The Hidden Empire

Written on April 29, 2015 by Fernando Dameto Zaforteza in Arts & Cultures & Societies

By Fernando Dameto Zaforteza, Deputy Director of Humanities at IE Business School

IMG_6770When one thinks of Ethiopia the first thing that usually pops up to one’s mind is the terrible famine the country suffered in the mid eighties, which motivated Geldof’s live aid concerts, or the more recent civil war with Eritrea, which ended in 2000 with the independence of the northern seacoast region. If one is a bit older – or better informed- he might mention the flamboyant African king that ruled the country for 60 years during the 20th century and who left behind numerous followers organized under a new religion, Ras Tafari Makonnen, AKA Haile Selassie I. A peculiar character, loved by most current Ethiopians, who was brilliantly portrayed by Ryszard Kapuscinski’s in The Emperor: Downfall of an Autocrat (Vintage,1989).IMG_6144

Only few will include in their description of this East African Nation the fact that it was  one of the first countries to adopt Christianity and that it is mentioned several times in the Bible, or that it has one of the oldest alphabets and numeral systems (the only country I have been to that does not use Arabic numbers); or even its history rich in legends: since way back when the country was a monarchy, almost all kings were believed to be descendants of Melenik I, son of Solomon, King of Israel, sand the Queen of Sheba. Finally, it has one of the most interesting, rich, vast and unknown cultural patrimonies in the world.

IMG_6646The historical Heritage  of Ethiopia is breathtaking: the series of inaccessible Tigray cave churches, like those in Meteora, to complicate an invasion prospect; the Gonder’s Castles Complex, like in Angkor, where every king constructed his palace close to the one of his predecessor, creating a succession of buildings that offers the visitor a taste of each king, (one keen on parties built a huge dining room; another, more ascetic, raised a humbler building). The most impressive, however, is Lalibela.

Lalibela’s string of churches and palaces, carved in rock, were constructed over  a brief period of time: legend goes that when the workers went to bed, angels from heaven kept on doing their work during the night. King Lalibela, who sponsored its construction, shocked by the fall of Jerusalem in IMG_6520Saladin’s hands at the end of the Third Crusade, decided to build a new Jerusalem in Africa. This is why all the names of the complex are taken from the Near East, the river crossing  by is called Jordan, the warehouse Betleem, etc. It bears some resemblance with the Nabatean city of Petra, both were carved on pink coloured rock and both are so big it requires a whole day to visit them. There is a major difference, though: the Ethiopian site is still in use.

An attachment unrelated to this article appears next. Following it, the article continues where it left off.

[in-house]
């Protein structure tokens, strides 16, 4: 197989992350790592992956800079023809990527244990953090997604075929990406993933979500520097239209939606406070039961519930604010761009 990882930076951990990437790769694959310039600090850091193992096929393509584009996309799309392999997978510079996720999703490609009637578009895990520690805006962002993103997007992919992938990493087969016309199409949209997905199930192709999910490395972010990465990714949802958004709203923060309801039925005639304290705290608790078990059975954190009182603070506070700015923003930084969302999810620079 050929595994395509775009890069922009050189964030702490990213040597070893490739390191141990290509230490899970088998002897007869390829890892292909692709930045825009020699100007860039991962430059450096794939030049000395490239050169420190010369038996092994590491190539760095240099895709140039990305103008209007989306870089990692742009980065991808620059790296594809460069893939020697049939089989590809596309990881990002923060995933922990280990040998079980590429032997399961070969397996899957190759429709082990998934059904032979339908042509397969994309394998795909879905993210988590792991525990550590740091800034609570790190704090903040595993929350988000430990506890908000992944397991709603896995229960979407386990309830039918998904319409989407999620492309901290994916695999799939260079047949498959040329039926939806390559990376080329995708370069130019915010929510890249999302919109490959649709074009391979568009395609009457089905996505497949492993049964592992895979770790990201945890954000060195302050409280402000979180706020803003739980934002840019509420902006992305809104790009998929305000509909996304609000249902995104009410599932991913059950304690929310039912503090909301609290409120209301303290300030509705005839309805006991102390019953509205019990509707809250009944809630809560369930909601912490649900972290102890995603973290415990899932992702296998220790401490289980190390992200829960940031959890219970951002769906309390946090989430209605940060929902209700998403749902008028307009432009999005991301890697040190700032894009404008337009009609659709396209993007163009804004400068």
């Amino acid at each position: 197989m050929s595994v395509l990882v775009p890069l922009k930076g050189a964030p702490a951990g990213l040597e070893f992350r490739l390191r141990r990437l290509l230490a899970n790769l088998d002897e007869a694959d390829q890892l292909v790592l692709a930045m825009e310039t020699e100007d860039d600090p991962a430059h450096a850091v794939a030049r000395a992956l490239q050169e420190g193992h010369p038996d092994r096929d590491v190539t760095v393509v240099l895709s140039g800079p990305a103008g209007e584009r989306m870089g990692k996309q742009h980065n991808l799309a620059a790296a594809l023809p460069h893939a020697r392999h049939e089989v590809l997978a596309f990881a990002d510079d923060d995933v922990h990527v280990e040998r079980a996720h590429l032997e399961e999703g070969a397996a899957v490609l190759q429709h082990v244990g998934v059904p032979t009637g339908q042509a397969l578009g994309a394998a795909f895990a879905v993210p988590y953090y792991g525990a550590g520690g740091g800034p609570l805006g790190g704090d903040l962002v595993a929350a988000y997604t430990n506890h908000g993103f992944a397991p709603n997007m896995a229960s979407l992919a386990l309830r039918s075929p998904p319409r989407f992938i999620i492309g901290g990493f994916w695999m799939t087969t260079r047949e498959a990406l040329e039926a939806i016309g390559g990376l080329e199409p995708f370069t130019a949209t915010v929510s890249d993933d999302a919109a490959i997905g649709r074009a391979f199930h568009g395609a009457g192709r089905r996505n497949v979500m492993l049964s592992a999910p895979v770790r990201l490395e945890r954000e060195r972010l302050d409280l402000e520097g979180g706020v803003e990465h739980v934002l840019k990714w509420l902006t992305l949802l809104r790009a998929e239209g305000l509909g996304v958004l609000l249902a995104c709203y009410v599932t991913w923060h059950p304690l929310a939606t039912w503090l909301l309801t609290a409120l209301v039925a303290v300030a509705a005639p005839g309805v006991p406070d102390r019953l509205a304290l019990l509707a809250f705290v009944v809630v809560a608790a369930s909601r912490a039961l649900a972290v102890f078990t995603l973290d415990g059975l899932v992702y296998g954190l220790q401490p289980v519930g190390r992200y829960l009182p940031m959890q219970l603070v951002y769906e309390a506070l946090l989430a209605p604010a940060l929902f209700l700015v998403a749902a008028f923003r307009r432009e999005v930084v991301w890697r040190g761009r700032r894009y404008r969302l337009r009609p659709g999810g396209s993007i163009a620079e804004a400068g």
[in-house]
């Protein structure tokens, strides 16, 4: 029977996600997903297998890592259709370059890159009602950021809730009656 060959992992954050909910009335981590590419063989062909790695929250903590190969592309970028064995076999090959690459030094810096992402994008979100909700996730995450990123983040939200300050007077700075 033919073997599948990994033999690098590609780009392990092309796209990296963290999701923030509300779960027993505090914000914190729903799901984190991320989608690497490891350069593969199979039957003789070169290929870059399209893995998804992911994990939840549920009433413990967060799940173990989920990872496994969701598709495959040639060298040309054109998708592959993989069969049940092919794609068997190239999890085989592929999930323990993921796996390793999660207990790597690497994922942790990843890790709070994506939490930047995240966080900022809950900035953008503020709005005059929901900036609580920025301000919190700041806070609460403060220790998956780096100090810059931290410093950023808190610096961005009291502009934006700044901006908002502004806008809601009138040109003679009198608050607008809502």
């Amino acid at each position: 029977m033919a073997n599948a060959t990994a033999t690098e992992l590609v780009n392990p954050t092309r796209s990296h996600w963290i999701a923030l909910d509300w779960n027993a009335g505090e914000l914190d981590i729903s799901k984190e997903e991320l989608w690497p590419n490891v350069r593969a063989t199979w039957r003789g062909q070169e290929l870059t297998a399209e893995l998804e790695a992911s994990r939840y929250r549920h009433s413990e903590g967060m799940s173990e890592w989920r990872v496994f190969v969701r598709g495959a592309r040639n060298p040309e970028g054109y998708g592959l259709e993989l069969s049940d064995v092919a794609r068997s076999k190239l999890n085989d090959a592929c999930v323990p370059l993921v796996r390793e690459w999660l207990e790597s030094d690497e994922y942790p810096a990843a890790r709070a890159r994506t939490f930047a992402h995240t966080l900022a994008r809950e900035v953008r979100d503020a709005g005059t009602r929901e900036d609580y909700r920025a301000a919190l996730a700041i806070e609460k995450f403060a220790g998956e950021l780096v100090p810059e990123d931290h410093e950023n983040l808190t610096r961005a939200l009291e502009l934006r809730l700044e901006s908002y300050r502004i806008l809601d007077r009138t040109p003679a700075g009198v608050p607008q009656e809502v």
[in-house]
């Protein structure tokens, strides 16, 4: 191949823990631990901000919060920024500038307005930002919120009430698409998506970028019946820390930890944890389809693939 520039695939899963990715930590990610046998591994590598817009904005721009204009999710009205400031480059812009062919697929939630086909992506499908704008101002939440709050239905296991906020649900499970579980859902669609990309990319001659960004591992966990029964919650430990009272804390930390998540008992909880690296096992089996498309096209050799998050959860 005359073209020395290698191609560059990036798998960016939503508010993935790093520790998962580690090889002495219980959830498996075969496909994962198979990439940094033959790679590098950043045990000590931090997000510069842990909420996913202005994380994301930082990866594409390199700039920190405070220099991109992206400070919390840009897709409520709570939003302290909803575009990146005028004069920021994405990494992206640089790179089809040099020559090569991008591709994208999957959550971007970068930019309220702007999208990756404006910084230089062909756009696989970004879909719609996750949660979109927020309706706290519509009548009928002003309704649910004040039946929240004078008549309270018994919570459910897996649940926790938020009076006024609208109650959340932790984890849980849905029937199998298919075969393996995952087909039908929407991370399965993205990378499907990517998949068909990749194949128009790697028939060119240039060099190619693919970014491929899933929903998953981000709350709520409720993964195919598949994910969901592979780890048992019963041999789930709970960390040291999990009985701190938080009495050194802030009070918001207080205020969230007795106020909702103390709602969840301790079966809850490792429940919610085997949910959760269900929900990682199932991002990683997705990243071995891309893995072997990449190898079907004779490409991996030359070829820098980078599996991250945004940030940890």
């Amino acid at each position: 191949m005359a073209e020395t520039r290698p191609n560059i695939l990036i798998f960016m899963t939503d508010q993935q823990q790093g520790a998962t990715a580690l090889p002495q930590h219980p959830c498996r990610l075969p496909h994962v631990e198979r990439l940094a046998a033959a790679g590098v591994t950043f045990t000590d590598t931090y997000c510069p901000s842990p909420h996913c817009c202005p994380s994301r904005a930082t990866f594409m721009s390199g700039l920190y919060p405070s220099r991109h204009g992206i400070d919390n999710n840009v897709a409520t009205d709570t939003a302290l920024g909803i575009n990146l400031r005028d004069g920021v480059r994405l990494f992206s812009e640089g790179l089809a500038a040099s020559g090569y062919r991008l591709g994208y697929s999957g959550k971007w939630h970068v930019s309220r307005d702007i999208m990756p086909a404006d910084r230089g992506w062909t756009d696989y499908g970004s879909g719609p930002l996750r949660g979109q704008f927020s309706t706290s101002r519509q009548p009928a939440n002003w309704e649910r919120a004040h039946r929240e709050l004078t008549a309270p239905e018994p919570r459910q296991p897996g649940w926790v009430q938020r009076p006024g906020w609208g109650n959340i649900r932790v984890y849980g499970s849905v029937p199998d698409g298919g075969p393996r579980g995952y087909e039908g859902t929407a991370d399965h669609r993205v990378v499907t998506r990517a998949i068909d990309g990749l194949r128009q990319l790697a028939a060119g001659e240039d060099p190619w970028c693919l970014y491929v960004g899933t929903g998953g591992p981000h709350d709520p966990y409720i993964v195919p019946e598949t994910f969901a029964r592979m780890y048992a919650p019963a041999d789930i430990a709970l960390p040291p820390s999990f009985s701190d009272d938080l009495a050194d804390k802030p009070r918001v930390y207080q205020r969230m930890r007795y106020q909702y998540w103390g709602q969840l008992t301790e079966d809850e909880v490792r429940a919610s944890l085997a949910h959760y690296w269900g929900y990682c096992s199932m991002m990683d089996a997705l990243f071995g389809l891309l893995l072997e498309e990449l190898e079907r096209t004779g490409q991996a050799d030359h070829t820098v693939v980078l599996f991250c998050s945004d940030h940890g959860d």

We walked into Lalibela on Palm Sunday. Three priests were celebrating Sunday mass at the entrance while attendees, dressed in white, listened, prayed or got injera bread from hawkers. After avoiding stepping on parishioners, hard task as the place was overcrowded, one goes down and enters into a world of wonder. It IMG_6524was amazing to see the huge, beautiful site with people walking in and out, with priests taking care of the relics, believers prostrating while praying, others reading holy writings, some just occupied in their thoughts. There one feels like being back in the Middle Ages, in one of those Early Eastern Christian churches, marvellously, described by William Dalrymple in From the Holy Mountain: A Journey In The Shadow of Byzantium (Flamingo, 1997).